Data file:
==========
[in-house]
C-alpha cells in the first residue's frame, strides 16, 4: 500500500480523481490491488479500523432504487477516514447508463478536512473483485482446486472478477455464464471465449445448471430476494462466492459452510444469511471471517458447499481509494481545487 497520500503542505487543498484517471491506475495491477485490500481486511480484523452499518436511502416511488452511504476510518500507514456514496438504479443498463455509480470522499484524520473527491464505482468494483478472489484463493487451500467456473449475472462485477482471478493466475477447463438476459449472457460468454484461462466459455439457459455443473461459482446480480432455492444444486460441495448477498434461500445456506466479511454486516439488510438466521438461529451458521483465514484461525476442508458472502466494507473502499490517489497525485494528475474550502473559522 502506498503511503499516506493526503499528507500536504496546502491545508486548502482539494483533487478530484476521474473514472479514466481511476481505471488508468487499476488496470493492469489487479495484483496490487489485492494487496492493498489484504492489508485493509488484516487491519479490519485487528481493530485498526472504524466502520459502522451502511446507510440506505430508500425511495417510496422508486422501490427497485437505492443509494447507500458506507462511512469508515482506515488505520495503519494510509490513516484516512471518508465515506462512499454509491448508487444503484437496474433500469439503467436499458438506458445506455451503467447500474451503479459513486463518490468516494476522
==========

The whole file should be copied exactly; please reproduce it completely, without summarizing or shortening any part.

[in-house]
C-alpha cells in the first residue's frame, strides 16, 4: 500500500480523481490491488479500523432504487477516514447508463478536512473483485482446486472478477455464464471465449445448471430476494462466492459452510444469511471471517458447499481509494481545487 497520500503542505487543498484517471491506475495491477485490500481486511480484523452499518436511502416511488452511504476510518500507514456514496438504479443498463455509480470522499484524520473527491464505482468494483478472489484463493487451500467456473449475472462485477482471478493466475477447463438476459449472457460468454484461462466459455439457459455443473461459482446480480432455492444444486460441495448477498434461500445456506466479511454486516439488510438466521438461529451458521483465514484461525476442508458472502466494507473502499490517489497525485494528475474550502473559522 502506498503511503499516506493526503499528507500536504496546502491545508486548502482539494483533487478530484476521474473514472479514466481511476481505471488508468487499476488496470493492469489487479495484483496490487489485492494487496492493498489484504492489508485493509488484516487491519479490519485487528481493530485498526472504524466502520459502522451502511446507510440506505430508500425511495417510496422508486422501490427497485437505492443509494447507500458506507462511512469508515482506515488505520495503519494510509490513516484516512471518508465515506462512499454509491448508487444503484437496474433500469439503467436499458438506458445506455451503467447500474451503479459513486463518490468516494476522